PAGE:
Exit West is a 2017 novel by Mohsin Hamid that blends fiction and magical realism. The story follows dual protagonists Nadia and Saeed, a young woman and man who live in an unnamed city that is gradually beset upon by militants. Though Nadia is more independent and outspoken, which goes against tradition, and Saeed is generally more conservative, the two begin a romantic relationship. As they try to survive day-to-day in their city, with the militants encroaching further and further, mysterious doors begin popping up there and around the world, linking places many miles apart. As life in the city becomes nearly unlivable the two seek out one of these doors to escape the daily violence and build a new life far away.
I really enjoyed the two distinctly active layers of the story: the love story between Nadia and Saeed, and the influx of migrants and refugees around the world thanks to the doors. In the latter case I liked that no effort was made to explain why these doors are appearing. It doesn’t matter why. Without physical borders to cross and miles to traverse to get there, it reframes the refugee crisis into something more privileged nations have to directly reckon with, whether they want to or not. The backlash one would expect from something like this happening, such as violence from the people already living in a certain place, does happen. I was ultimately made hopeful by the story, however, as the worst in us is confronted and a more optimistic approach to the crisis presents itself. It’s not idealistic, but not steeped in pessimism either.
While having a cultural approach to romance distinctly different from my own, I loved how universal the relationship between Nadia and Saeed felt. While he is the more conservative of the two, I liked that he was still more than accepting of how outside of the norm she was. For her part, I liked that she didn’t try to force him to cross his own personal boundaries either, for the most part respecting the lines he would set that he personally wasn’t comfortable crossing. Their relationship is not an idyllic partnership of two somewhat contrary viewpoints, however, and a lot of what made their relationship even more compelling was how their constantly changing environment tested them. Time, of course, played a factor as well and Hamid poignantly explores how we often must contend with a sense of distance growing between ourselves and our romantic partners.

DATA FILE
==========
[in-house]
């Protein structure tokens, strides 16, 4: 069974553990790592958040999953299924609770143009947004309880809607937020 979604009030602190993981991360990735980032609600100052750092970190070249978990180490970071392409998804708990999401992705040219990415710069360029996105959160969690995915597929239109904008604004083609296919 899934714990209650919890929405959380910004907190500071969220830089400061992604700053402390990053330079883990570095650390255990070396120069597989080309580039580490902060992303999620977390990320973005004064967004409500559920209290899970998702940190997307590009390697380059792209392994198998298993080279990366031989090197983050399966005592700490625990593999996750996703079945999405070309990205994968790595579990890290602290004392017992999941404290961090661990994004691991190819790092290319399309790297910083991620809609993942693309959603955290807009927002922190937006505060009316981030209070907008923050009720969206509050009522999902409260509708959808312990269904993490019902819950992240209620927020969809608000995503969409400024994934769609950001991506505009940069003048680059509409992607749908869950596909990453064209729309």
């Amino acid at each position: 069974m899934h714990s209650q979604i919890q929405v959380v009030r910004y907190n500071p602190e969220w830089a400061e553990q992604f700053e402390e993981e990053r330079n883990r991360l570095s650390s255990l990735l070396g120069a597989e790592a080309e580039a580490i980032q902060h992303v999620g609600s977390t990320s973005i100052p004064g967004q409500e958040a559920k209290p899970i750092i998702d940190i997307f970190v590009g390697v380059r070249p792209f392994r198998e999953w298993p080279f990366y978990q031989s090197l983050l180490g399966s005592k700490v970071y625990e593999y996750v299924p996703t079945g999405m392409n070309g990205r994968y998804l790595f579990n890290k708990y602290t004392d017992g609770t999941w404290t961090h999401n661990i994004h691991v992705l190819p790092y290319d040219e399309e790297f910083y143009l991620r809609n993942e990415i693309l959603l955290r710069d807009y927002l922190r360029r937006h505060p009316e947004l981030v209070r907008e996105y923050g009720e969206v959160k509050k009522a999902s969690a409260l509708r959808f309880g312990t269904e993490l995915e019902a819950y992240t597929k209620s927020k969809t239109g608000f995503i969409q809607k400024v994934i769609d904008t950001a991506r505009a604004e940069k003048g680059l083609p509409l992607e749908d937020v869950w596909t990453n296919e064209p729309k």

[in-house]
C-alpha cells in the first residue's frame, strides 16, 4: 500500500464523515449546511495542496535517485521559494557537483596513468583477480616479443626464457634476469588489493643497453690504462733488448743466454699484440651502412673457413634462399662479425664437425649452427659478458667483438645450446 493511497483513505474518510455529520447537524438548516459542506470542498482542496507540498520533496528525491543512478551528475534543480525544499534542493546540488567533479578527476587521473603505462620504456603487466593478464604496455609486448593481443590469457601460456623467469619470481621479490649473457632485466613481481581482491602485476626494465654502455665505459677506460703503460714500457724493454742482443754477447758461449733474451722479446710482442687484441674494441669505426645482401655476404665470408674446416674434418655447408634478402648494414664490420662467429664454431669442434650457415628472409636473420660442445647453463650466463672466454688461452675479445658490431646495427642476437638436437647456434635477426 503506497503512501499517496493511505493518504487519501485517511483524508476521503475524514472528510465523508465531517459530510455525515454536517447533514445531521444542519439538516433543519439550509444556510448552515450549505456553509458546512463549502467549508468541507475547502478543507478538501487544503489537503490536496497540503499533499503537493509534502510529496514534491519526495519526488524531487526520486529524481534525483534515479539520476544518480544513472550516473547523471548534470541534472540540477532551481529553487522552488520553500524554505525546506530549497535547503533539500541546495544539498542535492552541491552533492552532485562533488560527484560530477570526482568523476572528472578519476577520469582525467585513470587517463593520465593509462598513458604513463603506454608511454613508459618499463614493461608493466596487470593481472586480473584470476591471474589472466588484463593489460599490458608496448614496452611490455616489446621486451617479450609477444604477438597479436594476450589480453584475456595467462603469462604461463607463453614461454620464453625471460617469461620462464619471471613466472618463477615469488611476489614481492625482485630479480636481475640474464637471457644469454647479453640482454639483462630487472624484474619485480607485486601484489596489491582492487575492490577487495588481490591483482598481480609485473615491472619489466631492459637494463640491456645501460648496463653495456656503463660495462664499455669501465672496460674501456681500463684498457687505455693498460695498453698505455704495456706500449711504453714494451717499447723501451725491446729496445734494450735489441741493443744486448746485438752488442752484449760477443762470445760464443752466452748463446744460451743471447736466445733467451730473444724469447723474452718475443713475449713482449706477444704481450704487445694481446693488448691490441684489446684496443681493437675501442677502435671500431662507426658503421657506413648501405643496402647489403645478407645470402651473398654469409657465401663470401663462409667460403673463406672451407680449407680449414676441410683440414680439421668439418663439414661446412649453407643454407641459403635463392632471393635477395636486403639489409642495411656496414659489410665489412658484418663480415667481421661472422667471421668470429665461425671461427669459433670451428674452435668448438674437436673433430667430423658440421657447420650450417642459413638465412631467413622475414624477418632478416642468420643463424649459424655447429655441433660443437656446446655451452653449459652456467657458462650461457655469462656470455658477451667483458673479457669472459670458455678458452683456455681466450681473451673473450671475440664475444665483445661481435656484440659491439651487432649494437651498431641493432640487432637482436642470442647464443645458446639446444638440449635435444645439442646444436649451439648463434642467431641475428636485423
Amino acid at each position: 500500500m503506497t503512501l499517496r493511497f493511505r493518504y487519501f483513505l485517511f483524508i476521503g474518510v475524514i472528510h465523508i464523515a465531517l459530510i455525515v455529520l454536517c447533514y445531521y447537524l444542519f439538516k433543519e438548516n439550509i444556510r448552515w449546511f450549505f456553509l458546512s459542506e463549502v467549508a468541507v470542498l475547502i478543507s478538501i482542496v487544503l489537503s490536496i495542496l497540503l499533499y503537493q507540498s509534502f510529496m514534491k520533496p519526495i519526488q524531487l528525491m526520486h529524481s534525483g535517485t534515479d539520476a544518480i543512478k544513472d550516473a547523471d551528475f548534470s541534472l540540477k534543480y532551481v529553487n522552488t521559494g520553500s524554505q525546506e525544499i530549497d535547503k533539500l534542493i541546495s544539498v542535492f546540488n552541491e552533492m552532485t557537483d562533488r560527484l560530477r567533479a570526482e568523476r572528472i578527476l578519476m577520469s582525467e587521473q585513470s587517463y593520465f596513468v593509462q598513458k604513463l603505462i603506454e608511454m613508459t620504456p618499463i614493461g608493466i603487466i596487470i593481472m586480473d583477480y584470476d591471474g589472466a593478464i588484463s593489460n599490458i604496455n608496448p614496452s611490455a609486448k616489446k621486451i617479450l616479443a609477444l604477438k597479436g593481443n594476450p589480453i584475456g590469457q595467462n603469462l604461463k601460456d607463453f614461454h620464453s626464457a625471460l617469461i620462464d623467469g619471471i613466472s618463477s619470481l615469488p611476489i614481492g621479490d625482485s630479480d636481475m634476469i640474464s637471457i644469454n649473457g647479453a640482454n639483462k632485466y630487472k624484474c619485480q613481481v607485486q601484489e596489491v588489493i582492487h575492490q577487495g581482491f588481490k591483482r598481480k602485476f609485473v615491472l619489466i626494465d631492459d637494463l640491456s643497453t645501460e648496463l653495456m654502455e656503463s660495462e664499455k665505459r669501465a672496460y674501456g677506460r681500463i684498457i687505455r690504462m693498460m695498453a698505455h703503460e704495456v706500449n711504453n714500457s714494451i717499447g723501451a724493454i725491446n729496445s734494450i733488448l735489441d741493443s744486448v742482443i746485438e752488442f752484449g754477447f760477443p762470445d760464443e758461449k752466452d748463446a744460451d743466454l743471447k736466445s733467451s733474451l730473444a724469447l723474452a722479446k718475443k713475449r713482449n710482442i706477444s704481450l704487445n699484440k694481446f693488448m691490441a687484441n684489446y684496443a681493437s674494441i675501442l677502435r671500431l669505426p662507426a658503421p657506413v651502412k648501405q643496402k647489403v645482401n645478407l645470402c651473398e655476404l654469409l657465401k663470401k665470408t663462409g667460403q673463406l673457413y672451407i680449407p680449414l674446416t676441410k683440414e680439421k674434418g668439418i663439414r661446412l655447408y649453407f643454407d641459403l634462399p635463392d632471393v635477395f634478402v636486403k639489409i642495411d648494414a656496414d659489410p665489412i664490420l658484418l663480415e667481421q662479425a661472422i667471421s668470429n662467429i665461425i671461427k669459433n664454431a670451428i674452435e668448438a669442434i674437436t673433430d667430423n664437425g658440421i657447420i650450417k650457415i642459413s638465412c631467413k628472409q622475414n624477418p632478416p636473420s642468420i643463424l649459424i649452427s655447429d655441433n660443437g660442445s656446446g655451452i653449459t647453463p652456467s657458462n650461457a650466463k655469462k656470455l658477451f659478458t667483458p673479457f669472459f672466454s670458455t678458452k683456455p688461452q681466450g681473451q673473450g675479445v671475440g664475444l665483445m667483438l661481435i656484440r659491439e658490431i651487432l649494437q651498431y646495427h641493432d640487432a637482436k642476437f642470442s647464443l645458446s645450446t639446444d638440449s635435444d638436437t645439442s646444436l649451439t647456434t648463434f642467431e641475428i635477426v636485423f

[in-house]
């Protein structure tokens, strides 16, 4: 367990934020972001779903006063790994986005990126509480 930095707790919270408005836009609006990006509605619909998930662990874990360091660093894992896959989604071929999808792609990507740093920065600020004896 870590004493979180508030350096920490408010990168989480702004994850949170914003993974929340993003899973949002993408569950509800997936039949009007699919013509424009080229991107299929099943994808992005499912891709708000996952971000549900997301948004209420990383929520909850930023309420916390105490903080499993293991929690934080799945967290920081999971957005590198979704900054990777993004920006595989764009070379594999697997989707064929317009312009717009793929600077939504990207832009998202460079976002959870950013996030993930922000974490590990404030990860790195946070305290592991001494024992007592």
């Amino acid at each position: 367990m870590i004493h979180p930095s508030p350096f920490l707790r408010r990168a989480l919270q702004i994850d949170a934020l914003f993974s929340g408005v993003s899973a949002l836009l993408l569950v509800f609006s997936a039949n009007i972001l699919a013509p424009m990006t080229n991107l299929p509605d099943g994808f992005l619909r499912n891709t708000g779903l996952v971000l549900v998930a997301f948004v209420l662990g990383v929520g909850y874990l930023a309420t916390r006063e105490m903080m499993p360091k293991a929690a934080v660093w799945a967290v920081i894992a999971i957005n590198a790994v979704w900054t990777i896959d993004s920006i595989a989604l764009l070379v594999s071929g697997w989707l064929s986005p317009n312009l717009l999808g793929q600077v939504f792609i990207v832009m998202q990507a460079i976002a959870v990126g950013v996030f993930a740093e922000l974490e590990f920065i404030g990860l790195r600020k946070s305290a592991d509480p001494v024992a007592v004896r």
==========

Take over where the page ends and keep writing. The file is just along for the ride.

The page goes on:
What struck me as most unique about this story was the writing style, which I can best describe as third-person stream of consciousness. Hamid utilizes a lot of run-on sentences that do have a distinct thread for the reader to follow for the story’s present, while also weaving in details about the characters’ pasts and futures. A more striking example of what I’m talking about is when Nadia’s family situation is laid out for the reader. Her desire to live independently leads to her family disowning her and in explaining this situation Hamid detours to inform the reader the longer-reaching consequences of this. Rather poignantly he explains how Nadia never sees her family again and each of them actually reflects back on the situation with pangs of regret later in life, too stubborn or lost as to how to reconcile it.
I did find this style ultimately a little double-edged, however. On the one hand, it was quite effective at fairly seamlessly conveying a lot of information to reader, whether about details of their city and culture or more intimate details about what characters are thinking or feeling, expressing what is rarely expressed through actions or words by people in their day-to-day lives. At the same time, it felt to me like the characters were constantly kept at arms-length. The way it was written made me a lot more conscious of being told a story by an omniscient narrator, rather than feeling absorbed enough in it that I feel like I’m in the room with the characters. I think this is made most apparent by the fact that actual dialogue, enclosed in quotations, is a little sparse throughout the story. Dialogue seemed reserved for moments where the story slows down to allow for a more intimate moment between characters before it accelerates once again.
Exit West is a great novel that blends romance, a little magic, and the very real refugee crisis that our world faces. Both protagonists are wonderfully represented, though I found myself much more sympathetic to Nadia’s struggles than Saeed’s. I do wish I was more intimately absorbed by the characters’ experiences, but there is still a great deal of care and craft that has gone into making them feel like very real people. It’s quite a page-turner as well, making it a book one could get through quite quickly, but will probably not soon forget.
My Rating: 4 out of 5